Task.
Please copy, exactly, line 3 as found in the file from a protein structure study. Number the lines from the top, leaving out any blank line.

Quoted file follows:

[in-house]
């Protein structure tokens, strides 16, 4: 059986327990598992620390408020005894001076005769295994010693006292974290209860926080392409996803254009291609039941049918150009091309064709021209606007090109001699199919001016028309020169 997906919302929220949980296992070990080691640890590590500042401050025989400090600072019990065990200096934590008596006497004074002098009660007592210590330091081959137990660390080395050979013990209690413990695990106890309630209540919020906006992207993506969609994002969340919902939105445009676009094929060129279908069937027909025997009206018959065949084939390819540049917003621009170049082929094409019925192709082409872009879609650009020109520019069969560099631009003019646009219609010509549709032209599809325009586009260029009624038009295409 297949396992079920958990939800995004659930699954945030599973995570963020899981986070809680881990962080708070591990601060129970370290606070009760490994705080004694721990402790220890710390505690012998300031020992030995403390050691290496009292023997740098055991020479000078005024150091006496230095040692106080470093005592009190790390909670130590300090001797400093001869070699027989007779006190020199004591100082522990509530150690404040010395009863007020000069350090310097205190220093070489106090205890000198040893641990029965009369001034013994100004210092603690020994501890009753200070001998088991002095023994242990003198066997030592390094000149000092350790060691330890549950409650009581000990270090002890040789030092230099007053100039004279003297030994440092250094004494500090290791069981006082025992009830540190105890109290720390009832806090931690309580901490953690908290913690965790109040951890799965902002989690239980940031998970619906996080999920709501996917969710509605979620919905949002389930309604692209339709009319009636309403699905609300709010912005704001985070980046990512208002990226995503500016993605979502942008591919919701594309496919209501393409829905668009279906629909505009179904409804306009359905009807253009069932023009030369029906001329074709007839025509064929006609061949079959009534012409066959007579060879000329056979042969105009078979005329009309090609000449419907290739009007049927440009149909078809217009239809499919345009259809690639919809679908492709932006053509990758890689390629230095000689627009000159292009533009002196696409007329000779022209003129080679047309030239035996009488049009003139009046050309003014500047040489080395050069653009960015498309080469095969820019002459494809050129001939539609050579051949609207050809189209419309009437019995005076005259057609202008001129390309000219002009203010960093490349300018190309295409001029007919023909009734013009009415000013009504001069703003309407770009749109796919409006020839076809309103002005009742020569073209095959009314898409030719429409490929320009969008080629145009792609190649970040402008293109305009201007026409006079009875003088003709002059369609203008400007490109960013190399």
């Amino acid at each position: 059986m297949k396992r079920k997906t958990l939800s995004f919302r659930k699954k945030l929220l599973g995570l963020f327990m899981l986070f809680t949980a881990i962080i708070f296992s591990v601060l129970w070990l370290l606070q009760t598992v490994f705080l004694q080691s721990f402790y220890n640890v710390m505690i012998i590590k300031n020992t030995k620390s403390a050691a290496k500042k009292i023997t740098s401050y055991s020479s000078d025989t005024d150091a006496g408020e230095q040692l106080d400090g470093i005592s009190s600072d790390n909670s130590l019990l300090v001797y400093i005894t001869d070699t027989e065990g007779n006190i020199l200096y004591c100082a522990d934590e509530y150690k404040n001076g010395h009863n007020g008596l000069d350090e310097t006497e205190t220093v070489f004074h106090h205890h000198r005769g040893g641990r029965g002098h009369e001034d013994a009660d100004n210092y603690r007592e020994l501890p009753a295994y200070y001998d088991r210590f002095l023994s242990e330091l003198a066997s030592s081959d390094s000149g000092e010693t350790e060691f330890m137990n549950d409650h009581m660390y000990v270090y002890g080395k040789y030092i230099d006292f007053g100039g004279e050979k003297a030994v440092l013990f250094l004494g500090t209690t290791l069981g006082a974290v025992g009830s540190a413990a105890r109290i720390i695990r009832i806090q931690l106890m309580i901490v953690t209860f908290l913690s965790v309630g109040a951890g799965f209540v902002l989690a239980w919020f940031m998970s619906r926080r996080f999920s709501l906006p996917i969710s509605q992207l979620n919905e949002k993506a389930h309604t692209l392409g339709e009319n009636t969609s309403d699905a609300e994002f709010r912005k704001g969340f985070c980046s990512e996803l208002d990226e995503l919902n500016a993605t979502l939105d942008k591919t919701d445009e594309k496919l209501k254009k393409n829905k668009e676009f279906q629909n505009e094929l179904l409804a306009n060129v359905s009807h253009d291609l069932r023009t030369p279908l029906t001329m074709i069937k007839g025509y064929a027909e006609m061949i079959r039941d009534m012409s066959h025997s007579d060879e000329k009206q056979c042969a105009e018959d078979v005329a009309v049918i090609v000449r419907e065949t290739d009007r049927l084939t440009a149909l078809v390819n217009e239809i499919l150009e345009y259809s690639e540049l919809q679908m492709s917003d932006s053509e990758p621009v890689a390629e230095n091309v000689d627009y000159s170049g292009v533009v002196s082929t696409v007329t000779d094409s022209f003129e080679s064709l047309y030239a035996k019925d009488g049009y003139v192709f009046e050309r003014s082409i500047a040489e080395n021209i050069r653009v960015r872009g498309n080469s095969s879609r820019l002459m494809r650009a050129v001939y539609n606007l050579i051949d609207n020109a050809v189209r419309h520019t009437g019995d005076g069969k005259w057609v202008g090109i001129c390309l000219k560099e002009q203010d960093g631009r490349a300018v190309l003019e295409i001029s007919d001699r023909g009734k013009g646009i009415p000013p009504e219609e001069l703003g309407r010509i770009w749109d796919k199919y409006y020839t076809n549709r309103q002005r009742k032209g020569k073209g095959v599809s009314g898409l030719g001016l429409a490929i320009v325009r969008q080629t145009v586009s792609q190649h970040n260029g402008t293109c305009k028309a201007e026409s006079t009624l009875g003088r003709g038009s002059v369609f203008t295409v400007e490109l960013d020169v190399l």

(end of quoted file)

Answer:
């Amino acid at each position: 059986m297949k396992r079920k997906t958990l939800s995004f919302r659930k699954k945030l929220l599973g995570l963020f327990m899981l986070f809680t949980a881990i962080i708070f296992s591990v601060l129970w070990l370290l606070q009760t598992v490994f705080l004694q080691s721990f402790y220890n640890v710390m505690i012998i590590k300031n020992t030995k620390s403390a050691a290496k500042k009292i023997t740098s401050y055991s020479s000078d025989t005024d150091a006496g408020e230095q040692l106080d400090g470093i005592s009190s600072d790390n909670s130590l019990l300090v001797y400093i005894t001869d070699t027989e065990g007779n006190i020199l200096y004591c100082a522990d934590e509530y150690k404040n001076g010395h009863n007020g008596l000069d350090e310097t006497e205190t220093v070489f004074h106090h205890h000198r005769g040893g641990r029965g002098h009369e001034d013994a009660d100004n210092y603690r007592e020994l501890p009753a295994y200070y001998d088991r210590f002095l023994s242990e330091l003198a066997s030592s081959d390094s000149g000092e010693t350790e060691f330890m137990n549950d409650h009581m660390y000990v270090y002890g080395k040789y030092i230099d006292f007053g100039g004279e050979k003297a030994v440092l013990f250094l004494g500090t209690t290791l069981g006082a974290v025992g009830s540190a413990a105890r109290i720390i695990r009832i806090q931690l106890m309580i901490v953690t209860f908290l913690s965790v309630g109040a951890g799965f209540v902002l989690a239980w919020f940031m998970s619906r926080r996080f999920s709501l906006p996917i969710s509605q992207l979620n919905e949002k993506a389930h309604t692209l392409g339709e009319n009636t969609s309403d699905a609300e994002f709010r912005k704001g969340f985070c980046s990512e996803l208002d990226e995503l919902n500016a993605t979502l939105d942008k591919t919701d445009e594309k496919l209501k254009k393409n829905k668009e676009f279906q629909n505009e094929l179904l409804a306009n060129v359905s009807h253009d291609l069932r023009t030369p279908l029906t001329m074709i069937k007839g025509y064929a027909e006609m061949i079959r039941d009534m012409s066959h025997s007579d060879e000329k009206q056979c042969a105009e018959d078979v005329a009309v049918i090609v000449r419907e065949t290739d009007r049927l084939t440009a149909l078809v390819n217009e239809i499919l150009e345009y259809s690639e540049l919809q679908m492709s917003d932006s053509e990758p621009v890689a390629e230095n091309v000689d627009y000159s170049g292009v533009v002196s082929t696409v007329t000779d094409s022209f003129e080679s064709l047309y030239a035996k019925d009488g049009y003139v192709f009046e050309r003014s082409i500047a040489e080395n021209i050069r653009v960015r872009g498309n080469s095969s879609r820019l002459m494809r650009a050129v001939y539609n606007l050579i051949d609207n020109a050809v189209r419309h520019t009437g019995d005076g069969k005259w057609v202008g090109i001129c390309l000219k560099e002009q203010d960093g631009r490349a300018v190309l003019e295409i001029s007919d001699r023909g009734k013009g646009i009415p000013p009504e219609e001069l703003g309407r010509i770009w749109d796919k199919y409006y020839t076809n549709r309103q002005r009742k032209g020569k073209g095959v599809s009314g898409l030719g001016l429409a490929i320009v325009r969008q080629t145009v586009s792609q190649h970040n260029g402008t293109c305009k028309a201007e026409s006079t009624l009875g003088r003709g038009s002059v369609f203008t295409v400007e490109l960013d020169v190399l």